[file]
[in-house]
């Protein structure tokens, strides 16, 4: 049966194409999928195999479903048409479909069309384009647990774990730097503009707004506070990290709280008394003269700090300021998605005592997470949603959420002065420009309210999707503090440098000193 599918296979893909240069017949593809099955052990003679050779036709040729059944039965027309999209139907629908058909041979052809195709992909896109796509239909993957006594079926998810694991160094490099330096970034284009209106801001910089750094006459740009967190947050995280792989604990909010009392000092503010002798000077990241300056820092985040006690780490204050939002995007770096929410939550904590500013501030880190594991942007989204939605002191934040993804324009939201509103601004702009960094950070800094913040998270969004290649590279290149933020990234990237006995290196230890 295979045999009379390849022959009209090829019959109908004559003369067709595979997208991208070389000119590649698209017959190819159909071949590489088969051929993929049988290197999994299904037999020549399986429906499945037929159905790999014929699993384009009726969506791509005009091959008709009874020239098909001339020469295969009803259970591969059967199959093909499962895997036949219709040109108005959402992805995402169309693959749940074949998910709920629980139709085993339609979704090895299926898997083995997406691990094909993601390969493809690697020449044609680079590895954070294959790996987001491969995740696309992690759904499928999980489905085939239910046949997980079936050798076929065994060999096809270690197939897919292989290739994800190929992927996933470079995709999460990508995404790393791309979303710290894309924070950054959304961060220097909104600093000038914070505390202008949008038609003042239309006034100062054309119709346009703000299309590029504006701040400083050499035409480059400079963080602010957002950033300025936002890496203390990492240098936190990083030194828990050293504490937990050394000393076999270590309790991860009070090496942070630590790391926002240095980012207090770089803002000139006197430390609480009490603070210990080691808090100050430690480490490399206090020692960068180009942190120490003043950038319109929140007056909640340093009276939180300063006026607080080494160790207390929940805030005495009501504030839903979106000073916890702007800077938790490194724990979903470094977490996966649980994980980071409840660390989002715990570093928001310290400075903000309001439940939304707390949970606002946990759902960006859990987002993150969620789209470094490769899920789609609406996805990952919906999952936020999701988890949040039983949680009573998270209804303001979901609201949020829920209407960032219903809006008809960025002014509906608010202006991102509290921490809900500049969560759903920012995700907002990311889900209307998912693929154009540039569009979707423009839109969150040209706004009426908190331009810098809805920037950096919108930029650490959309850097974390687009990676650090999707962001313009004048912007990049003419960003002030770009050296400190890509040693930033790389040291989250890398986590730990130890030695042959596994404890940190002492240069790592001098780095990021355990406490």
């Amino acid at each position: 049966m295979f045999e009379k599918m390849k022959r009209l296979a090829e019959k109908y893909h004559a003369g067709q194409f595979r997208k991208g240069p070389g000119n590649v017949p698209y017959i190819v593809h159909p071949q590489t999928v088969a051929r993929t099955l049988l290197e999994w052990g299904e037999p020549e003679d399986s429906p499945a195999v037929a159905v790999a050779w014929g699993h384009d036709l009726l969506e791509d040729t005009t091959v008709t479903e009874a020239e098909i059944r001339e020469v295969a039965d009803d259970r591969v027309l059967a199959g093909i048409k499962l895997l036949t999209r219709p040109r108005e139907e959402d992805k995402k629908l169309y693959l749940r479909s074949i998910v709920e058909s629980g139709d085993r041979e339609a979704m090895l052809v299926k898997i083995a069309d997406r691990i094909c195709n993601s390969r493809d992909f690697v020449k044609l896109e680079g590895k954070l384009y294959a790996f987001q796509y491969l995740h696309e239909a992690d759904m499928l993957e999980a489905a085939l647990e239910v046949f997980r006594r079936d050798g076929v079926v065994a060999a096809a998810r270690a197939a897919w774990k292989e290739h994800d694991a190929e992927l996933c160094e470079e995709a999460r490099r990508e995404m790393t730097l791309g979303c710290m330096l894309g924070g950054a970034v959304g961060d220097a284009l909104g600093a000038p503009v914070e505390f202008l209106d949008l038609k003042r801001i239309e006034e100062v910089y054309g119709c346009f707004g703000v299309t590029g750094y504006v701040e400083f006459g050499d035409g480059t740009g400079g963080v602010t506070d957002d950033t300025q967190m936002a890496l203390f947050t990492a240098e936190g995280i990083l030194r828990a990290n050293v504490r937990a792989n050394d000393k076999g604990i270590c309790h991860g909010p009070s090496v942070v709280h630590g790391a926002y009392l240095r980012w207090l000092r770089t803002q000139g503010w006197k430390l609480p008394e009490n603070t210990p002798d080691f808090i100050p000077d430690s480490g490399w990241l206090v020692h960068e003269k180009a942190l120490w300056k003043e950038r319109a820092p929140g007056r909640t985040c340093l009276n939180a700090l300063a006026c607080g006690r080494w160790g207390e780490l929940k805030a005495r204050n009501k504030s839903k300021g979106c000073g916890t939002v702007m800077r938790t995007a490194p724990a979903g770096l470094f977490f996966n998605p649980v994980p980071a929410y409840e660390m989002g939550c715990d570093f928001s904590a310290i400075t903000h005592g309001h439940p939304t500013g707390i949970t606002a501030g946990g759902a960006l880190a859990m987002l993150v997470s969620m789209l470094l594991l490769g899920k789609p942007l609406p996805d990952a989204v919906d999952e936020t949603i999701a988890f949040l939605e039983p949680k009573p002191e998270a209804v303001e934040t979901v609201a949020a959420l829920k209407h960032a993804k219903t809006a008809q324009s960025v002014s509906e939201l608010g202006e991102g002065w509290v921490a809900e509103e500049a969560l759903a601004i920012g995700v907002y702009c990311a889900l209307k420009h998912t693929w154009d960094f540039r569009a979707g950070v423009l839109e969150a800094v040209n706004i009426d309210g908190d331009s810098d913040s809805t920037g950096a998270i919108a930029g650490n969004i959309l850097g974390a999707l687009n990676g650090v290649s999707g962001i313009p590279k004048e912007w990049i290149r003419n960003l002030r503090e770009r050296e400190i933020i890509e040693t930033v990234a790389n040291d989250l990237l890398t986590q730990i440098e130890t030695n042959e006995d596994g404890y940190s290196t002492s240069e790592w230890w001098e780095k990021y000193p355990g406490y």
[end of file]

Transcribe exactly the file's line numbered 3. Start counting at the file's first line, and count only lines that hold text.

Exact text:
């Amino acid at each position: 049966m295979f045999e009379k599918m390849k022959r009209l296979a090829e019959k109908y893909h004559a003369g067709q194409f595979r997208k991208g240069p070389g000119n590649v017949p698209y017959i190819v593809h159909p071949q590489t999928v088969a051929r993929t099955l049988l290197e999994w052990g299904e037999p020549e003679d399986s429906p499945a195999v037929a159905v790999a050779w014929g699993h384009d036709l009726l969506e791509d040729t005009t091959v008709t479903e009874a020239e098909i059944r001339e020469v295969a039965d009803d259970r591969v027309l059967a199959g093909i048409k499962l895997l036949t999209r219709p040109r108005e139907e959402d992805k995402k629908l169309y693959l749940r479909s074949i998910v709920e058909s629980g139709d085993r041979e339609a979704m090895l052809v299926k898997i083995a069309d997406r691990i094909c195709n993601s390969r493809d992909f690697v020449k044609l896109e680079g590895k954070l384009y294959a790996f987001q796509y491969l995740h696309e239909a992690d759904m499928l993957e999980a489905a085939l647990e239910v046949f997980r006594r079936d050798g076929v079926v065994a060999a096809a998810r270690a197939a897919w774990k292989e290739h994800d694991a190929e992927l996933c160094e470079e995709a999460r490099r990508e995404m790393t730097l791309g979303c710290m330096l894309g924070g950054a970034v959304g961060d220097a284009l909104g600093a000038p503009v914070e505390f202008l209106d949008l038609k003042r801001i239309e006034e100062v910089y054309g119709c346009f707004g703000v299309t590029g750094y504006v701040e400083f006459g050499d035409g480059t740009g400079g963080v602010t506070d957002d950033t300025q967190m936002a890496l203390f947050t990492a240098e936190g995280i990083l030194r828990a990290n050293v504490r937990a792989n050394d000393k076999g604990i270590c309790h991860g909010p009070s090496v942070v709280h630590g790391a926002y009392l240095r980012w207090l000092r770089t803002q000139g503010w006197k430390l609480p008394e009490n603070t210990p002798d080691f808090i100050p000077d430690s480490g490399w990241l206090v020692h960068e003269k180009a942190l120490w300056k003043e950038r319109a820092p929140g007056r909640t985040c340093l009276n939180a700090l300063a006026c607080g006690r080494w160790g207390e780490l929940k805030a005495r204050n009501k504030s839903k300021g979106c000073g916890t939002v702007m800077r938790t995007a490194p724990a979903g770096l470094f977490f996966n998605p649980v994980p980071a929410y409840e660390m989002g939550c715990d570093f928001s904590a310290i400075t903000h005592g309001h439940p939304t500013g707390i949970t606002a501030g946990g759902a960006l880190a859990m987002l993150v997470s969620m789209l470094l594991l490769g899920k789609p942007l609406p996805d990952a989204v919906d999952e936020t949603i999701a988890f949040l939605e039983p949680k009573p002191e998270a209804v303001e934040t979901v609201a949020a959420l829920k209407h960032a993804k219903t809006a008809q324009s960025v002014s509906e939201l608010g202006e991102g002065w509290v921490a809900e509103e500049a969560l759903a601004i920012g995700v907002y702009c990311a889900l209307k420009h998912t693929w154009d960094f540039r569009a979707g950070v423009l839109e969150a800094v040209n706004i009426d309210g908190d331009s810098d913040s809805t920037g950096a998270i919108a930029g650490n969004i959309l850097g974390a999707l687009n990676g650090v290649s999707g962001i313009p590279k004048e912007w990049i290149r003419n960003l002030r503090e770009r050296e400190i933020i890509e040693t930033v990234a790389n040291d989250l990237l890398t986590q730990i440098e130890t030695n042959e006995d596994g404890y940190s290196t002492s240069e790592w230890w001098e780095k990021y000193p355990g406490y």